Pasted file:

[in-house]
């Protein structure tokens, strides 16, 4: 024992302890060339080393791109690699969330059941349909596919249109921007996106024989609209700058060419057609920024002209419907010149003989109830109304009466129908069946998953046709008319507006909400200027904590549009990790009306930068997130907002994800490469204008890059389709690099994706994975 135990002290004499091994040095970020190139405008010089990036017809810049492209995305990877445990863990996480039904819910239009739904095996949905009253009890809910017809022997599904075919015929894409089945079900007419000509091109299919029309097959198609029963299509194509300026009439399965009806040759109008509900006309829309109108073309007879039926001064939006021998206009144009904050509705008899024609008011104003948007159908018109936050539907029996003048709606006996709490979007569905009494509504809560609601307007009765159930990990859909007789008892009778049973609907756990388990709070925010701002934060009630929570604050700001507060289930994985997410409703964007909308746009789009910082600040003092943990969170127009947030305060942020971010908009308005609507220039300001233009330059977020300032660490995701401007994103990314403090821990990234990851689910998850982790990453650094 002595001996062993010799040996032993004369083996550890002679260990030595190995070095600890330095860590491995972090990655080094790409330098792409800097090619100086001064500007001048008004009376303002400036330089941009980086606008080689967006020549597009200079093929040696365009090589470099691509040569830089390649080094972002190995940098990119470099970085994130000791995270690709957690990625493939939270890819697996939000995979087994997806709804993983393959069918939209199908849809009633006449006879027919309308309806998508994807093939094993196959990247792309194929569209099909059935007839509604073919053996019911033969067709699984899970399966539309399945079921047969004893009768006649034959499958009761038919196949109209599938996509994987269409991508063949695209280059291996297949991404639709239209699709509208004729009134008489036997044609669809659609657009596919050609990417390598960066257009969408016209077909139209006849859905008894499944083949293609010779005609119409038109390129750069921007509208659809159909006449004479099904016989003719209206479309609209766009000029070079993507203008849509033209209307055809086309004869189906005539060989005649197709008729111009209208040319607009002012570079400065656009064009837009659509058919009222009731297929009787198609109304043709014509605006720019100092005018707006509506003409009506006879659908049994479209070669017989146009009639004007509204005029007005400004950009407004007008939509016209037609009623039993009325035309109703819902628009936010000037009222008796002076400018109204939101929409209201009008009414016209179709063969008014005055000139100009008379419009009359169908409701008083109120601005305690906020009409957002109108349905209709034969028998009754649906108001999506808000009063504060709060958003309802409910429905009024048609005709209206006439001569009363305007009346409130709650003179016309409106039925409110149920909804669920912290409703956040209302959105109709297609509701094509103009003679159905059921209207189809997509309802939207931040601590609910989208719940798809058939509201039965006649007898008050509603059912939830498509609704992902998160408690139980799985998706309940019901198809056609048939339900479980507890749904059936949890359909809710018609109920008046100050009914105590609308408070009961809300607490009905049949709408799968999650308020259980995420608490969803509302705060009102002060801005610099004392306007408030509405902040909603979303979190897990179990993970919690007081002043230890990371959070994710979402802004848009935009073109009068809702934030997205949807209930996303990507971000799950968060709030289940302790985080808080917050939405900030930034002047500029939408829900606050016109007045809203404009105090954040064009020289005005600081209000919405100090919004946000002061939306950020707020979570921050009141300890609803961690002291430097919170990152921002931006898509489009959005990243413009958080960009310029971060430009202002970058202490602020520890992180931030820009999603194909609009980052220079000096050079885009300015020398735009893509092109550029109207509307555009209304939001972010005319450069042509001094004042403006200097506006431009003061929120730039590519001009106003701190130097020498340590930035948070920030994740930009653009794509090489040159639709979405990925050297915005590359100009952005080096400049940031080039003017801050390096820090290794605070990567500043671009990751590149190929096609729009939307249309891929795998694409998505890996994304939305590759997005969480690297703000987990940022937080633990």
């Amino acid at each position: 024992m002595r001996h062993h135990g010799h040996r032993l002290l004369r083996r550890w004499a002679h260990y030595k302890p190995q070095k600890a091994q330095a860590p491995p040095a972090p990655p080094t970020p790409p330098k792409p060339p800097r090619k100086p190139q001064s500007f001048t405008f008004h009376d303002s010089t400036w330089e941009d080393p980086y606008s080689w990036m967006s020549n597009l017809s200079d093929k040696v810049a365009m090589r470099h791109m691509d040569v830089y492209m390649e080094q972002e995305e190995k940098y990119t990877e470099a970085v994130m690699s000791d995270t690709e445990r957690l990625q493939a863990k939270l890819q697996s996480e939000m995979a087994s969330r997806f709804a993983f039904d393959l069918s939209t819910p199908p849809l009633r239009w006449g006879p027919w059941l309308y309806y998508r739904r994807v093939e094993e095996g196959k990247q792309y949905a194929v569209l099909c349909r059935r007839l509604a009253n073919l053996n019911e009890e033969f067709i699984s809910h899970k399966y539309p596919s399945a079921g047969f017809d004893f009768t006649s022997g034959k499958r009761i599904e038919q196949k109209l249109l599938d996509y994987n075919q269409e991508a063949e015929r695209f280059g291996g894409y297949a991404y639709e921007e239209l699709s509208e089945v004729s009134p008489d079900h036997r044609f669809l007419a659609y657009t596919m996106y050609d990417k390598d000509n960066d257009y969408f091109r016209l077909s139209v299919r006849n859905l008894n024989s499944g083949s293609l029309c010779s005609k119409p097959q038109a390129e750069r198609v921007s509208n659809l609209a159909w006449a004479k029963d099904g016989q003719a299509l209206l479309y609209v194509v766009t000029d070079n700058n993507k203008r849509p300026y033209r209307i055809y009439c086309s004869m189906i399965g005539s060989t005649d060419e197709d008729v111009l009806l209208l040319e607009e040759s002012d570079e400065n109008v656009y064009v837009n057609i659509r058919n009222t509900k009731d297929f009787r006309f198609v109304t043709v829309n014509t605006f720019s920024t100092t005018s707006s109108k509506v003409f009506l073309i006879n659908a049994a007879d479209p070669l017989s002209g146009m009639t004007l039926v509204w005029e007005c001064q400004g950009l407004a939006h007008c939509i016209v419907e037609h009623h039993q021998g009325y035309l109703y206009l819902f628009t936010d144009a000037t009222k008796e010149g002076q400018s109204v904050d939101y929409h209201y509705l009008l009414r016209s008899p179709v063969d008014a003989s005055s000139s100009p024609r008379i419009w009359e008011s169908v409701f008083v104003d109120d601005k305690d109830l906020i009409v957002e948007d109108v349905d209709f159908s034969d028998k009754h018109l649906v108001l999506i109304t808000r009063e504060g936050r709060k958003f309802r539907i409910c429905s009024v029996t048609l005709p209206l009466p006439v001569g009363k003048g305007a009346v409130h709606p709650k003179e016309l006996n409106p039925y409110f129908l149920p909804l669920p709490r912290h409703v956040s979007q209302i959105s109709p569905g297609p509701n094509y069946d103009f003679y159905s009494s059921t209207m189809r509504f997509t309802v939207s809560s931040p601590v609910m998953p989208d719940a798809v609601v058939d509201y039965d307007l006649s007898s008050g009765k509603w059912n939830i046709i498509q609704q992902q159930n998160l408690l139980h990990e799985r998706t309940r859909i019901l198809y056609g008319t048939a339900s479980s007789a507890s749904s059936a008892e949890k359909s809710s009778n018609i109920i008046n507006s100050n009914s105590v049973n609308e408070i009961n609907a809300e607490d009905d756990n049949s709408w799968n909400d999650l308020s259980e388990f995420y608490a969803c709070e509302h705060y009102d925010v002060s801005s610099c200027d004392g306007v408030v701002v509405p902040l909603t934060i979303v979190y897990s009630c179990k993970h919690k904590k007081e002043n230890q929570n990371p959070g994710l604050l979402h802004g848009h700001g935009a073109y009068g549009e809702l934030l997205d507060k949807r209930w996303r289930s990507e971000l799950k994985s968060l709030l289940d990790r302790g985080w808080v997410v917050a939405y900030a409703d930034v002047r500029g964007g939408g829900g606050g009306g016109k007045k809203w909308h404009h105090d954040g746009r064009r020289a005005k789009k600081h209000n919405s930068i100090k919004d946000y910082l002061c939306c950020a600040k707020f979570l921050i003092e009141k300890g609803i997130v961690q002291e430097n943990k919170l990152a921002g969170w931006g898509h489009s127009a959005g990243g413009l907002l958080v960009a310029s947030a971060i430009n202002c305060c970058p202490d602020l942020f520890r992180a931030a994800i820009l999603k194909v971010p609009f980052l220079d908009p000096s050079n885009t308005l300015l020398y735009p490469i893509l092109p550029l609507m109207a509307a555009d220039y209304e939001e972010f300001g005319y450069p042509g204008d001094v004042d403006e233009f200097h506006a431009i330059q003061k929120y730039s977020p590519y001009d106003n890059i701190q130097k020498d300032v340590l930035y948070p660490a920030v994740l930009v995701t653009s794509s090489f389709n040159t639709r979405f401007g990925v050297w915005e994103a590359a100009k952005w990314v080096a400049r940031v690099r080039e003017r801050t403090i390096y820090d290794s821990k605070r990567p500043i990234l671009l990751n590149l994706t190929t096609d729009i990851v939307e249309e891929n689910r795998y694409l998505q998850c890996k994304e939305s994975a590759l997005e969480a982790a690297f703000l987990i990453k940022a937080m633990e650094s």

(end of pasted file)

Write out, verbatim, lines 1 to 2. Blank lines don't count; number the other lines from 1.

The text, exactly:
[in-house]
């Protein structure tokens, strides 16, 4: 024992302890060339080393791109690699969330059941349909596919249109921007996106024989609209700058060419057609920024002209419907010149003989109830109304009466129908069946998953046709008319507006909400200027904590549009990790009306930068997130907002994800490469204008890059389709690099994706994975 135990002290004499091994040095970020190139405008010089990036017809810049492209995305990877445990863990996480039904819910239009739904095996949905009253009890809910017809022997599904075919015929894409089945079900007419000509091109299919029309097959198609029963299509194509300026009439399965009806040759109008509900006309829309109108073309007879039926001064939006021998206009144009904050509705008899024609008011104003948007159908018109936050539907029996003048709606006996709490979007569905009494509504809560609601307007009765159930990990859909007789008892009778049973609907756990388990709070925010701002934060009630929570604050700001507060289930994985997410409703964007909308746009789009910082600040003092943990969170127009947030305060942020971010908009308005609507220039300001233009330059977020300032660490995701401007994103990314403090821990990234990851689910998850982790990453650094 002595001996062993010799040996032993004369083996550890002679260990030595190995070095600890330095860590491995972090990655080094790409330098792409800097090619100086001064500007001048008004009376303002400036330089941009980086606008080689967006020549597009200079093929040696365009090589470099691509040569830089390649080094972002190995940098990119470099970085994130000791995270690709957690990625493939939270890819697996939000995979087994997806709804993983393959069918939209199908849809009633006449006879027919309308309806998508994807093939094993196959990247792309194929569209099909059935007839509604073919053996019911033969067709699984899970399966539309399945079921047969004893009768006649034959499958009761038919196949109209599938996509994987269409991508063949695209280059291996297949991404639709239209699709509208004729009134008489036997044609669809659609657009596919050609990417390598960066257009969408016209077909139209006849859905008894499944083949293609010779005609119409038109390129750069921007509208659809159909006449004479099904016989003719209206479309609209766009000029070079993507203008849509033209209307055809086309004869189906005539060989005649197709008729111009209208040319607009002012570079400065656009064009837009659509058919009222009731297929009787198609109304043709014509605006720019100092005018707006509506003409009506006879659908049994479209070669017989146009009639004007509204005029007005400004950009407004007008939509016209037609009623039993009325035309109703819902628009936010000037009222008796002076400018109204939101929409209201009008009414016209179709063969008014005055000139100009008379419009009359169908409701008083109120601005305690906020009409957002109108349905209709034969028998009754649906108001999506808000009063504060709060958003309802409910429905009024048609005709209206006439001569009363305007009346409130709650003179016309409106039925409110149920909804669920912290409703956040209302959105109709297609509701094509103009003679159905059921209207189809997509309802939207931040601590609910989208719940798809058939509201039965006649007898008050509603059912939830498509609704992902998160408690139980799985998706309940019901198809056609048939339900479980507890749904059936949890359909809710018609109920008046100050009914105590609308408070009961809300607490009905049949709408799968999650308020259980995420608490969803509302705060009102002060801005610099004392306007408030509405902040909603979303979190897990179990993970919690007081002043230890990371959070994710979402802004848009935009073109009068809702934030997205949807209930996303990507971000799950968060709030289940302790985080808080917050939405900030930034002047500029939408829900606050016109007045809203404009105090954040064009020289005005600081209000919405100090919004946000002061939306950020707020979570921050009141300890609803961690002291430097919170990152921002931006898509489009959005990243413009958080960009310029971060430009202002970058202490602020520890992180931030820009999603194909609009980052220079000096050079885009300015020398735009893509092109550029109207509307555009209304939001972010005319450069042509001094004042403006200097506006431009003061929120730039590519001009106003701190130097020498340590930035948070920030994740930009653009794509090489040159639709979405990925050297915005590359100009952005080096400049940031080039003017801050390096820090290794605070990567500043671009990751590149190929096609729009939307249309891929795998694409998505890996994304939305590759997005969480690297703000987990940022937080633990």